The Asian Winter Games are a series of events that combine the more traditional winter sports and the more extreme, with athletes competing in sixteen disciplines, including curling, ice hockey, biathlon, figure skating, alpine skiing, freestyle skiing and snowboarding.

The rise in the popularity of these sports can be attributed to many factors; primarily the growth in travel, particularly students from Asian countries studying in countries where these sports are more commonplace, such as the USA and Europe, and the increase in indoor venues. The 2011 games were hosted in Astana and Almaty, Kazakhstan, providing both incredible indoor courses (a real feat of engineering) and stunning outdoor spaces.

45 countries will be participating in the next set of games, which will be held in Sapporo, Japan, in February 2017. This will be the 8th Asian Winter Games, and is set to be an incredible week, not least because of the venue in Sapporo, a picture-perfect location (it was the site of the winter Olympics in 1972 and the AWG in 1986 and 1990).

The Asian Indoor and Martial Arts Games

The Asian Indoor and Martial Arts Games is a relatively new event to be added to the sports enthusiast’s calendar. 2013 was the official merger of the Asian Indoor Games and the Asian Martial Arts Games, making the 2017 event, in Ashgabat, Turkmenistan, the second ever. This series of events are designed to offer a large scale arena platform for an incredibly diverse range of activities.

Next year’s event will be held in the central Olympic complex, across 30 venues, over 9 days, and 45 nations will compete in sports including, but not exclusive to Muay Thai, wrestling, tennis, chess, cue sports (billiards and snooker), indoor athletics, swimming, dance, and many, many more. In the 2014 games, held in Incheon, South Korea, 1,663 athletes competed in 100 events, across 9 different venues.


Other Sporting Events Worth Visiting

If you are trying to catch a game or a match somewhere, every year’s calendar is different, with some events being annual, biannual or even quadrennial, so it is worth doing some research before your trip. Here are a few extra suggestions of things you may not want to miss out on.

  • This year (September 22nd – October 3rd) the Women’s Baseball World Cup is going to be held in Busan, South Korea. This is the 7th series and will see Japan vying to remain world champions for a fifth successive time (having won continuously since 2008; the first two series were won by the United States). Although baseball has a reputation for being relatively slow-paced, these games have proved to be very popular, and, thanks to baseball’s popularity in South Korea, the atmosphere will imaginably be very enthusiastic – well worth dipping into if you can.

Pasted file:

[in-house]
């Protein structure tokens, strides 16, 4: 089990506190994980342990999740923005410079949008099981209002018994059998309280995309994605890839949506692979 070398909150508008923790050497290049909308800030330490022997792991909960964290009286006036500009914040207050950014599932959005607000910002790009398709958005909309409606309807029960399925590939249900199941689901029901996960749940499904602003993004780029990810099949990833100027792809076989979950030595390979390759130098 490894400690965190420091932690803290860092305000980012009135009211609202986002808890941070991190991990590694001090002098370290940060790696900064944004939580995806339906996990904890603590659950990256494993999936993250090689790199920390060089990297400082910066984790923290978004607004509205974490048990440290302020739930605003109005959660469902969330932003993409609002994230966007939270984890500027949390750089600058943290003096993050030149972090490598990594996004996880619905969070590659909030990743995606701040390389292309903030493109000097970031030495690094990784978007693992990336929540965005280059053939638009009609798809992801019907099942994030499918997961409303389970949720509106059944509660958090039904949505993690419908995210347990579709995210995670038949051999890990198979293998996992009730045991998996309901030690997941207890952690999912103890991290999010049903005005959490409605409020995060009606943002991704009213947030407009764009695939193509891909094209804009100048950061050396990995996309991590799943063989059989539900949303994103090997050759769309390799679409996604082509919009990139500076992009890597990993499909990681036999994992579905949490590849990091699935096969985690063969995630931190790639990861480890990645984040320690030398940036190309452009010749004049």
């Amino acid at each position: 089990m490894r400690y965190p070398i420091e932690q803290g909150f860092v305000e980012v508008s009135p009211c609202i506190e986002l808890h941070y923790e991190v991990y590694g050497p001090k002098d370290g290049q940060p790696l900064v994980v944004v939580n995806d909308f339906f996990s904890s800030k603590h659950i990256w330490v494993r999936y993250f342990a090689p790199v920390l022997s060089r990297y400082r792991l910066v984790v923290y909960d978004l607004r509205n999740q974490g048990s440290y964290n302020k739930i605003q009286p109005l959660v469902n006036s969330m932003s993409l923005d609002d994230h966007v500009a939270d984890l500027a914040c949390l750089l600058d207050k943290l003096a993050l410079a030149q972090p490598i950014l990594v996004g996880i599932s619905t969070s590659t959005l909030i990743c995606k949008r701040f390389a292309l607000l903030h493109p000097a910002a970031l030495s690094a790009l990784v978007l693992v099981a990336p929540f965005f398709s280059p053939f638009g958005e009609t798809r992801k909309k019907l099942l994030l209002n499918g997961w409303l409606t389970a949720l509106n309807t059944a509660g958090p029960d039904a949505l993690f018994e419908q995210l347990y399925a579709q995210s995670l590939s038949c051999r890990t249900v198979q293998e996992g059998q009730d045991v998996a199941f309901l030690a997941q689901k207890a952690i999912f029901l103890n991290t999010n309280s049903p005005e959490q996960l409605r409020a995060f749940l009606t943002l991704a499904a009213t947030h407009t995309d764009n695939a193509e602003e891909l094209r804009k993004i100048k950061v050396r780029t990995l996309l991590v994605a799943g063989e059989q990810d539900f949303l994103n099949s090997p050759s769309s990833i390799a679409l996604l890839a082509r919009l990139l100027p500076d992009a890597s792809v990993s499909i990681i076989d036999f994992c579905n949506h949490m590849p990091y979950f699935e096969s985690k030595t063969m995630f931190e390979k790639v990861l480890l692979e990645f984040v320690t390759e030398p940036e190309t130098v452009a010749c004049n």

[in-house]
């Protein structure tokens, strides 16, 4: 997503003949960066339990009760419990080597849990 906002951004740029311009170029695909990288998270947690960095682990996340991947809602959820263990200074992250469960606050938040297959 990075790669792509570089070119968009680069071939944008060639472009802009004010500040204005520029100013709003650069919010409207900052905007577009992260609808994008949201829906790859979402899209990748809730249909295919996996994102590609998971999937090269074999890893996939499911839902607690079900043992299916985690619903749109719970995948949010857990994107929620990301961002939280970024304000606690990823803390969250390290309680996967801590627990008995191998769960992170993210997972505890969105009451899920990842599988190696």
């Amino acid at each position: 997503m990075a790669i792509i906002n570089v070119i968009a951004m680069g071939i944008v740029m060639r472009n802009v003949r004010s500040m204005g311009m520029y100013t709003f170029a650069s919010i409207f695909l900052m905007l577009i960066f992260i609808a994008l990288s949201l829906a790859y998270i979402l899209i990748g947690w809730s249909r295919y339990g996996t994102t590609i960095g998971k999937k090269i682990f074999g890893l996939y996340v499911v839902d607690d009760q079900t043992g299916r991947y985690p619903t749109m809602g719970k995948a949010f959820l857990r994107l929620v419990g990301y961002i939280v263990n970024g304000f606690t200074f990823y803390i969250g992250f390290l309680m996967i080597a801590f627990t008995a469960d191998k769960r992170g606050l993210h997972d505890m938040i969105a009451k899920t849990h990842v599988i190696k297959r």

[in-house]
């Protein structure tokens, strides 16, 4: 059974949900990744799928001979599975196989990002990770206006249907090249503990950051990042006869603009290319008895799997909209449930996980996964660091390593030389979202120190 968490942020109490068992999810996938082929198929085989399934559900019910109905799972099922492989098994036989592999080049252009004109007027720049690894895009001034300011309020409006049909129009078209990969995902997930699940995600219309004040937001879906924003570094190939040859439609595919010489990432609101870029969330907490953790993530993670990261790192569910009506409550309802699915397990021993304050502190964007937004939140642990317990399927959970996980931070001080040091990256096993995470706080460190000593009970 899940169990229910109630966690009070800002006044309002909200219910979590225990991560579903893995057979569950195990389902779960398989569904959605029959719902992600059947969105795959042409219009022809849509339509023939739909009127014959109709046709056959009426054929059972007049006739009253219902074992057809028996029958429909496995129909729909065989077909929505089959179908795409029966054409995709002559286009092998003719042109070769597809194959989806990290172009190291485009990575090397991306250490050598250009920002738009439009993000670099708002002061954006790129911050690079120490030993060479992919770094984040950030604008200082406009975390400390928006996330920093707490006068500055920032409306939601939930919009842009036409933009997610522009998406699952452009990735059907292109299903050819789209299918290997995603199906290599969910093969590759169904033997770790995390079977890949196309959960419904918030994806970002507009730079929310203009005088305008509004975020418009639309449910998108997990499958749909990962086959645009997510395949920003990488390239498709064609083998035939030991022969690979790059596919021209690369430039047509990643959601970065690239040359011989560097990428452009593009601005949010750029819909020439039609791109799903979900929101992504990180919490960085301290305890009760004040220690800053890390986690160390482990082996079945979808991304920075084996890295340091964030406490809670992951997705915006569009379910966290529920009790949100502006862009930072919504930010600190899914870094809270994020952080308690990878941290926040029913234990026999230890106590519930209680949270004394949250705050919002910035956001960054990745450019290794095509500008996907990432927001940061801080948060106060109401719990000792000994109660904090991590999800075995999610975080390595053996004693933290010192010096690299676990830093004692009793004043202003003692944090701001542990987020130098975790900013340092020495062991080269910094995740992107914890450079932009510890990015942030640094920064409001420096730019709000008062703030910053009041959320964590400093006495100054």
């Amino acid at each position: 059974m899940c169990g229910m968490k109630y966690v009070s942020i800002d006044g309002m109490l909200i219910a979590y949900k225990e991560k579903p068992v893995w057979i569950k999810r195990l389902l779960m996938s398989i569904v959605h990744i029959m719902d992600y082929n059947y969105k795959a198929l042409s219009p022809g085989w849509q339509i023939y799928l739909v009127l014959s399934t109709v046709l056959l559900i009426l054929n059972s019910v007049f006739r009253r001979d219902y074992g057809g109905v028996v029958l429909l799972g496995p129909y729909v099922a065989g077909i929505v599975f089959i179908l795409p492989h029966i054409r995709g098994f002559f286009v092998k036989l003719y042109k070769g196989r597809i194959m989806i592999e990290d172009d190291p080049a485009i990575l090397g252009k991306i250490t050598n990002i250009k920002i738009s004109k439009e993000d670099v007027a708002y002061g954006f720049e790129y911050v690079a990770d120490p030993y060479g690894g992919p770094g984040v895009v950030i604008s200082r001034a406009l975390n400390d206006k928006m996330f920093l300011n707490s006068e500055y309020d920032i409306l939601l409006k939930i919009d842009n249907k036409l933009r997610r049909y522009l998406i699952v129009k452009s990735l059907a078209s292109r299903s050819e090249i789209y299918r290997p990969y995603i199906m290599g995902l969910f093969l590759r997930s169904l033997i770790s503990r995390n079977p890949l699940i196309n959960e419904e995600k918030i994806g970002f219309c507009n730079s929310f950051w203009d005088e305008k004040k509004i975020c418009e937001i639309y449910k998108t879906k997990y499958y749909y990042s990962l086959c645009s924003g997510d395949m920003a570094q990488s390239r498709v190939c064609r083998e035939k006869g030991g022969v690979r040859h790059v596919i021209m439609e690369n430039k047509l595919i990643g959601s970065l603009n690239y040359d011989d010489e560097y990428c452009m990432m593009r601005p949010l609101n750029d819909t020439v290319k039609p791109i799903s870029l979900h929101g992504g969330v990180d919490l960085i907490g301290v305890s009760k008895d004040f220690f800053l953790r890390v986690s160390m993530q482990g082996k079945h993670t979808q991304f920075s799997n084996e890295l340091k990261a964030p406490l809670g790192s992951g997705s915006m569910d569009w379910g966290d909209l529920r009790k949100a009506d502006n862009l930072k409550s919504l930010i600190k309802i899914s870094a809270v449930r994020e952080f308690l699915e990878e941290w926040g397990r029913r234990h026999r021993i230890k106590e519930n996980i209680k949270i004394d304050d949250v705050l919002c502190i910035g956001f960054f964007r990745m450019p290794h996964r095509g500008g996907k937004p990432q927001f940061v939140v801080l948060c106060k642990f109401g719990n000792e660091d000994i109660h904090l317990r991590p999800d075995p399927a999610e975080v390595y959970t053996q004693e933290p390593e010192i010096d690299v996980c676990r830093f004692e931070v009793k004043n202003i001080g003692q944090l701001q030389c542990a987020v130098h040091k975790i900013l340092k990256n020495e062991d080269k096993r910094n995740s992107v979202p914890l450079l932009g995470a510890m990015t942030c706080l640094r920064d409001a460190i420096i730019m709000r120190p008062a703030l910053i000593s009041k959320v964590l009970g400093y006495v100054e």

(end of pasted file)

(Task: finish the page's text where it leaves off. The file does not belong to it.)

• Fancy yourself a bit of an athlete? The Tri-Dash Bangkok are a series of events at the forefront of amateur triathlons in Thailand. There are events held throughout the year, with shorter, medium and longer distances covered, making it suitable for people of varying abilities, and is a good taster of how you may fare in more substantial races. The Long Dash covers 800 metre swimming, 40 kilometres cycling and 10 kilometres running. There are still plenty of spots to be taken this year, check out their website for more details and to register; http://tridashbangkok.com/
  • If you are intrigued by some more authentic traditional sports, this year will see India hosting a Pro Kabaddi League, in both January-February and July-August. Kabaddi is an engaging sport and with eight professional teams taking part, the atmosphere is set to be tense with anticipation.

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Lily Guy-Vogel
Lily, originally from London, and a former Medieval Literature student, has had the travel bug ever since she can remember, and has travelled extensively, never wishing to stay in one place for too long! She has written for a stream of publications and blogs on her way, often bringing a comedic edge to her work. She loves adventure and exploring new places, and is determined to set foot in every continent before choosing a home.